[coreboot] Proposal for new "Commenting" wiki text (was: [RFC] Deciding on style for multi-line comments)

Nico Huber nico.h at gmx.de
Thu Sep 8 00:09:33 CEST 2016

On 06.09.2016 00:04, Vadim Bendebury wrote:
> On Sun, Sep 4, 2016 at 7:42 AM, Nico Huber <nico.h at gmx.de> wrote:
>> Hi folks,
>> I think we kind of agreed that the wiki text about "Commenting" should
>> change. So here is my proposal, feel free to edit, add something or just
>> ack or complain about it.
>>> == Commenting ==
>>> Comments are good, but there is also a danger of over-commenting. NEVER
>>> try to explain HOW your code works in a comment: it's much better to
>>> write the code so that the _working_ is obvious, and it's a waste of
>>> time to explain badly written code.
>>> Generally, you want your comments to tell WHAT your code does, not HOW.
>>> Also, try to avoid complex comments inside a function body: if the
>>> function is so complex that you need to separately comment parts of it,
>>> you should probably go back to chapter 6 for a while.  You can make
>>> small comments to note or warn about something particularly clever (or
>>> ugly), but try to avoid excess.  Instead, put the comments at the head
>>> of the function, telling people what it does, and possibly WHY it does
>>> it.
>>> coreboot style for comments is the C89 "/* ... */" style. You may also
>>> use C99-style "// ..." comments.
>>> The preferred style for concise multi-line comments that explain a
>>> single piece of code is:
>>>       /* This is the preferred style for
>>>          shorter multi-line comments that
>>>          avoids excessive blank lines. */
> why does the concise style have to be so different from the verbose style?
> Lines starting with '* ' are easier identifiable as comments.

Well, until now, there were only arguments against and none for the lea-
ding asterisk. In [1] Linus calls it "visually unbalanced".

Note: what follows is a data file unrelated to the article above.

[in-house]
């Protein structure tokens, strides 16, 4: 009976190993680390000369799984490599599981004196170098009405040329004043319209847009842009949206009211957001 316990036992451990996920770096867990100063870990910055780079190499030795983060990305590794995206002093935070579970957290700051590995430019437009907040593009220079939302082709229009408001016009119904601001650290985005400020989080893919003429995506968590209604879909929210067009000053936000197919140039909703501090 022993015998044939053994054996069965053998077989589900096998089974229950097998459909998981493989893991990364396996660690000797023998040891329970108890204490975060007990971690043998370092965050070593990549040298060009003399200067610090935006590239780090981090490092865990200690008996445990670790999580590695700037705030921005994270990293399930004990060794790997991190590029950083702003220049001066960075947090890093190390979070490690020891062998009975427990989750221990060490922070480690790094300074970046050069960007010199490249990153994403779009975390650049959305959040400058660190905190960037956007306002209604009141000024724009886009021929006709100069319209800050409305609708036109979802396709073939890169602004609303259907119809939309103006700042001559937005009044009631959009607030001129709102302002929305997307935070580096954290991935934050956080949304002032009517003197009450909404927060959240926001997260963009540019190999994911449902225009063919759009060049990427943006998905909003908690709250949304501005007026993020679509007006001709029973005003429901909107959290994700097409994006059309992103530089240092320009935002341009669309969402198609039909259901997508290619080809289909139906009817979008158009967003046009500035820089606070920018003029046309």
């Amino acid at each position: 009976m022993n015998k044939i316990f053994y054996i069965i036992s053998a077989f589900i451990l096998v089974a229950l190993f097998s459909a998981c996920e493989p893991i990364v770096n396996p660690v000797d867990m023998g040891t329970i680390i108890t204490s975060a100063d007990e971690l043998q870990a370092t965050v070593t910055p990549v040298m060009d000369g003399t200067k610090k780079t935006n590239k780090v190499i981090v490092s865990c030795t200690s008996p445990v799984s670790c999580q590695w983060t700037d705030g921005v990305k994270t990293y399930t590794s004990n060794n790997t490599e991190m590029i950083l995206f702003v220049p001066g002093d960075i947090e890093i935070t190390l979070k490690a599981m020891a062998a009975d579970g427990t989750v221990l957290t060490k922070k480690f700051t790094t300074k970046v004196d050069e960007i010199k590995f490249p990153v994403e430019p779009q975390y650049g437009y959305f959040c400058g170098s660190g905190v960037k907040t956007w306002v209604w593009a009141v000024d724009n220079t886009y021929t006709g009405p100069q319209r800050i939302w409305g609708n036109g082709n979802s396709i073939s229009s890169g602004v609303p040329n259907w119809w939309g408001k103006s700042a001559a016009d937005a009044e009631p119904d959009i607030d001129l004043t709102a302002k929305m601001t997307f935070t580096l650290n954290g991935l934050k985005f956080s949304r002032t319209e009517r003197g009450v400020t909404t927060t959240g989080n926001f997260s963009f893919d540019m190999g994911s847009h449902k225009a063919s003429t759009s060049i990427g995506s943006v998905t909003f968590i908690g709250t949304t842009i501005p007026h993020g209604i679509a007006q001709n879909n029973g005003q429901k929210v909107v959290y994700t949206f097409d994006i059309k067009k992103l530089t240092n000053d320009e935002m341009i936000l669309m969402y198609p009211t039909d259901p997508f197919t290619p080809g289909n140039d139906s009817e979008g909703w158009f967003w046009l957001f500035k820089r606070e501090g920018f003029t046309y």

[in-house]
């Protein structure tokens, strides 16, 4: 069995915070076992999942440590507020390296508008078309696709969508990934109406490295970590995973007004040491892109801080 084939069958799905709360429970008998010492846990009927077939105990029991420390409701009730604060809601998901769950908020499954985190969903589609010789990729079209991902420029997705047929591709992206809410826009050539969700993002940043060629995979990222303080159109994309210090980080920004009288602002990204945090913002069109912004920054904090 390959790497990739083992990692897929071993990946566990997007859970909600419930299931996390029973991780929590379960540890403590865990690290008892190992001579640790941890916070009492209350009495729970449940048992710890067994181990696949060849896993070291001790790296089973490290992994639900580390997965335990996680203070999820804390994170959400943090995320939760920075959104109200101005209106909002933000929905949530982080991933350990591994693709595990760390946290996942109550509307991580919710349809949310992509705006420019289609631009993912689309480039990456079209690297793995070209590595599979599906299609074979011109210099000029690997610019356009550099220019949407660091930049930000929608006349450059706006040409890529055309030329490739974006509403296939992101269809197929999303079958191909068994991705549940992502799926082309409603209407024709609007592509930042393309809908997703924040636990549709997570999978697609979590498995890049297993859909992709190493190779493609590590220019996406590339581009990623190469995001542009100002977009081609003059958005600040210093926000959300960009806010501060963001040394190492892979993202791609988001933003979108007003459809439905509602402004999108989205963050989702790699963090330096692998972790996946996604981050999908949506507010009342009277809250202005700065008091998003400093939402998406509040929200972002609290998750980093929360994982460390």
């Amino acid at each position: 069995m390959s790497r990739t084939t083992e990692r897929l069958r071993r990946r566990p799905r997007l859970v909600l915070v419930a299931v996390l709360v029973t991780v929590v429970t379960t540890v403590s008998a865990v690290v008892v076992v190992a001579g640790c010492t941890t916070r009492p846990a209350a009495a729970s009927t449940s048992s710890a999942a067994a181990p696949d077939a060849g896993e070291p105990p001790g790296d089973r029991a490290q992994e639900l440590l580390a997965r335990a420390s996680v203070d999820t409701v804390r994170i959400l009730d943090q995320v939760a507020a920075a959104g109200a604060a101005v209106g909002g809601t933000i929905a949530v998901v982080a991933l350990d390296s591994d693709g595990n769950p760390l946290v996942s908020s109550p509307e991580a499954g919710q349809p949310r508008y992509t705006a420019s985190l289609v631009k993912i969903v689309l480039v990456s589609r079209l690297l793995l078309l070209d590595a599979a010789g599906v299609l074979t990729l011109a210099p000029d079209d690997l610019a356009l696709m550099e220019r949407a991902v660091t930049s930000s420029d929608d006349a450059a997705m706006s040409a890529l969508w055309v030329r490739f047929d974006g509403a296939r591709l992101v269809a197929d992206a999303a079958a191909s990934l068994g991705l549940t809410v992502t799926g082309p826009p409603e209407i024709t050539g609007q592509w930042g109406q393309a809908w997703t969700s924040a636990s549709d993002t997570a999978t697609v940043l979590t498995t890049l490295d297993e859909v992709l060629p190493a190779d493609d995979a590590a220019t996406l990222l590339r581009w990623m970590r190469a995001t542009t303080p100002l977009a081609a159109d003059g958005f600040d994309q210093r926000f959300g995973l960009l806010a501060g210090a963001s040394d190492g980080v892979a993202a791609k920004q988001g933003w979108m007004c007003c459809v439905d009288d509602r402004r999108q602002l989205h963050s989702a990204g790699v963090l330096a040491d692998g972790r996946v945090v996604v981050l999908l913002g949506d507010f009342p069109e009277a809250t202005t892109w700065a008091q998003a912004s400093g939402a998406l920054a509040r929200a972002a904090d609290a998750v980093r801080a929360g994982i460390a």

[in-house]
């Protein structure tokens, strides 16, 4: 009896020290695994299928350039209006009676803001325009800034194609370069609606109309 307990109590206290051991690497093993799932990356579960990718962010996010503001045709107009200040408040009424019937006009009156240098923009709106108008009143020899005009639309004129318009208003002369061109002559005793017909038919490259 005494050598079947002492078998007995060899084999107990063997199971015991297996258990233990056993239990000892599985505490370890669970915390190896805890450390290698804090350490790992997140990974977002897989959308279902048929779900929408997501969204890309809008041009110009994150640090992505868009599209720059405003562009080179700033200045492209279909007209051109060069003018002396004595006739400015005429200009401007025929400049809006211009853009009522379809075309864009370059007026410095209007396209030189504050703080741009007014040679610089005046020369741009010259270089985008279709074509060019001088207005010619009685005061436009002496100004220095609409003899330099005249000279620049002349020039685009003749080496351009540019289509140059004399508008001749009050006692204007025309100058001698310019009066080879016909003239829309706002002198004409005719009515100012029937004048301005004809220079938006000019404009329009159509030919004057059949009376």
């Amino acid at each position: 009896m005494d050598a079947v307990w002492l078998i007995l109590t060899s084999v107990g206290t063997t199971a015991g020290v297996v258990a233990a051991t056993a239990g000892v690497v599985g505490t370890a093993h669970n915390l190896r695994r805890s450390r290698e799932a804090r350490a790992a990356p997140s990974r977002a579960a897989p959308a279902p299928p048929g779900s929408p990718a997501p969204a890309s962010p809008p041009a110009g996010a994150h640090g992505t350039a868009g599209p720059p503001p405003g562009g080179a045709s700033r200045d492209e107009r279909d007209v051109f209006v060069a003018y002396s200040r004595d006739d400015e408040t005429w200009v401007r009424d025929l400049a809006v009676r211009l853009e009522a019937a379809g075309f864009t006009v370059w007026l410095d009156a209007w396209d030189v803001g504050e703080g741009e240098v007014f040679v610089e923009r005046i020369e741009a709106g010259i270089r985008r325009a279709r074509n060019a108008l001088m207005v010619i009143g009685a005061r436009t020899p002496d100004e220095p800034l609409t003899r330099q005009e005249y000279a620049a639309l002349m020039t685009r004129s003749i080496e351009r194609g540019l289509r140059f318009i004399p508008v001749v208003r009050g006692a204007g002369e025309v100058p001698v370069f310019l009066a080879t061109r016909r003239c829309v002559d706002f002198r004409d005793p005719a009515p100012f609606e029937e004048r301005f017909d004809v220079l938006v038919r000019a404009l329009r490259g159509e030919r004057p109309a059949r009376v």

And let me quote my argument:
> But I'm really with Linus when it comes to the leading, single asterisk.
> It looks totally weird, IMHO
>   /* A small, concise comment
>      that doesn't fit a single line */
> is easier for the eye than
>   /* A small, concise comment
>    * that doesn't fit a single line */
> where your eyes somehow stick on the asterisk first and then have to
> search for the real start of the line.


[1] https://lkml.org/lkml/2016/7/8/625

> --vb
>>> Note that there shouldn't be leading asterisks on new lines in the
>>> concise style.
>>> The preferred style for long multi-line comments is:
>>>       /*
>>>        * This is the preferred style for multi-line
>>>        * comments in the coreboot source code.
>>>        *
>>>        * Description: A column of asterisks on the left side,
>>>        * with beginning and ending almost-blank lines.
>>>        */
>>> Some rules of thumb to decide which style to use:
>>> * If you are commenting a whole function (indentation level 0) or
>>>   something high level (indentation level 1), use the long style.
>>> * If you want to explain a single piece of code and your comment
>>>   doesn't span multiple paragraphs, use the concise style.
>>> * Otherwise you might want to ask yourself why what you're going to
>>>   explain doesn't deserve an own function.
>>> It's also important to comment data, whether they are basic types or
>>> derived types.  To this end, use just one data declaration per line (no
>>> commas for multiple data declarations).  This leaves you room for a
>>> small comment on each item, explaining its use.
>>> In case of doubt, the author of the code shall have the last word on
>>> comment styles. He should know best which style makes his code most
>>> readable.
>> Nico

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